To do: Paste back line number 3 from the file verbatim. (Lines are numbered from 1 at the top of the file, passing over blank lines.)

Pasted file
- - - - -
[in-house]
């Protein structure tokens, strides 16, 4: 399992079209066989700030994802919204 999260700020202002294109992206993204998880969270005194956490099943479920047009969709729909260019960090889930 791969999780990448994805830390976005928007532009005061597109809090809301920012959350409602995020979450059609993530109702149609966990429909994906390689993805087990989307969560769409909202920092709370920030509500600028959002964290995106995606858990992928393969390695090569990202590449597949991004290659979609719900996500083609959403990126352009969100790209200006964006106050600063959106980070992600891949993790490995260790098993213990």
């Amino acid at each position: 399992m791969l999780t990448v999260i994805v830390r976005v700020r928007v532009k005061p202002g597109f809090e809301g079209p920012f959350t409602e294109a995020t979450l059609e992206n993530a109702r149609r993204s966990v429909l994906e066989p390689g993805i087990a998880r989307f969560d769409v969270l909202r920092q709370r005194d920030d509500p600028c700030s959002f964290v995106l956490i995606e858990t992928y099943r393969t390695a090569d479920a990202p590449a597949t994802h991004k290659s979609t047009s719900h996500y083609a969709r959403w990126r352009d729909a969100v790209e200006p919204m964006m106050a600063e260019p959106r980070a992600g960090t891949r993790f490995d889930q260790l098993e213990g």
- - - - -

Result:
């Amino acid at each position: 399992m791969l999780t990448v999260i994805v830390r976005v700020r928007v532009k005061p202002g597109f809090e809301g079209p920012f959350t409602e294109a995020t979450l059609e992206n993530a109702r149609r993204s966990v429909l994906e066989p390689g993805i087990a998880r989307f969560d769409v969270l909202r920092q709370r005194d920030d509500p600028c700030s959002f964290v995106l956490i995606e858990t992928y099943r393969t390695a090569d479920a990202p590449a597949t994802h991004k290659s979609t047009s719900h996500y083609a969709r959403w990126r352009d729909a969100v790209e200006p919204m964006m106050a600063e260019p959106r980070a992600g960090t891949r993790f490995d889930q260790l098993e213990g």